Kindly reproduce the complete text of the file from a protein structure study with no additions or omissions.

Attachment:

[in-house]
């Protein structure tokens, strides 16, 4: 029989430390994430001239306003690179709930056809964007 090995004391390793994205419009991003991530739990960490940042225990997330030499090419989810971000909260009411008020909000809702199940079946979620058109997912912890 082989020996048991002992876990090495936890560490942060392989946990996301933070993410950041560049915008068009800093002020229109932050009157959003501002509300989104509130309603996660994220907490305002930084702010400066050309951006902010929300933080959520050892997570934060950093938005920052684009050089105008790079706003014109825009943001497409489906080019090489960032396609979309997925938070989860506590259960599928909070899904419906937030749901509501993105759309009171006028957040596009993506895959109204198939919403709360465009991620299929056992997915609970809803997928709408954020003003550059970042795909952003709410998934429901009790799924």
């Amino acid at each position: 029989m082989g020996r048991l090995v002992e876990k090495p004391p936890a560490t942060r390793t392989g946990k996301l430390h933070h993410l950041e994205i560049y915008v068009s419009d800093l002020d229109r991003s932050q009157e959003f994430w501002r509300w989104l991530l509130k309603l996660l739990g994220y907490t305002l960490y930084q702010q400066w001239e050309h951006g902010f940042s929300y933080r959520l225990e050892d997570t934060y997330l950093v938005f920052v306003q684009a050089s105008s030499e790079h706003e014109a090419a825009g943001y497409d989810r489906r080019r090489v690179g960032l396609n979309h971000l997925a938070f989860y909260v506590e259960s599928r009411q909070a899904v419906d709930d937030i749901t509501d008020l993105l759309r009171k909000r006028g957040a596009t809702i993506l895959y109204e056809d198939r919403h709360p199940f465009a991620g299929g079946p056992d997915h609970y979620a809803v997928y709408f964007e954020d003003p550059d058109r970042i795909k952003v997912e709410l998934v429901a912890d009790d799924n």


[in-house]
């Protein structure tokens, strides 16, 4: 029989430390994430001239306003690179709930056809964007 090995004391390793994205419009991003991530739990960490940042225990997330030499090419989810971000909260009411008020909000809702199940079946979620058109997912912890 082989020996048991002992876990090495936890560490942060392989946990996301933070993410950041560049915008068009800093002020229109932050009157959003501002509300989104509130309603996660994220907490305002930084702010400066050309951006902010929300933080959520050892997570934060950093938005920052684009050089105008790079706003014109825009943001497409489906080019090489960032396609979309997925938070989860506590259960599928909070899904419906937030749901509501993105759309009171006028957040596009993506895959109204198939919403709360465009991620299929056992997915609970809803997928709408954020003003550059970042795909952003709410998934429901009790799924």
């Amino acid at each position: 029989m082989g020996r048991l090995v002992e876990k090495p004391p936890a560490t942060r390793t392989g946990k996301l430390h933070h993410l950041e994205i560049y915008v068009s419009d800093l002020d229109r991003s932050q009157e959003f994430w501002r509300w989104l991530l509130k309603l996660l739990g994220y907490t305002l960490y930084q702010q400066w001239e050309h951006g902010f940042s929300y933080r959520l225990e050892d997570t934060y997330l950093v938005f920052v306003q684009a050089s105008s030499e790079h706003e014109a090419a825009g943001y497409d989810r489906r080019r090489v690179g960032l396609n979309h971000l997925a938070f989860y909260v506590e259960s599928r009411q909070a899904v419906d709930d937030i749901t509501d008020l993105l759309r009171k909000r006028g957040a596009t809702i993506l895959y109204e056809d198939r919403h709360p199940f465009a991620g299929g079946p056992d997915h609970y979620a809803v997928y709408f964007e954020d003003p550059d058109r970042i795909k952003v997912e709410l998934v429901a912890d009790d799924n």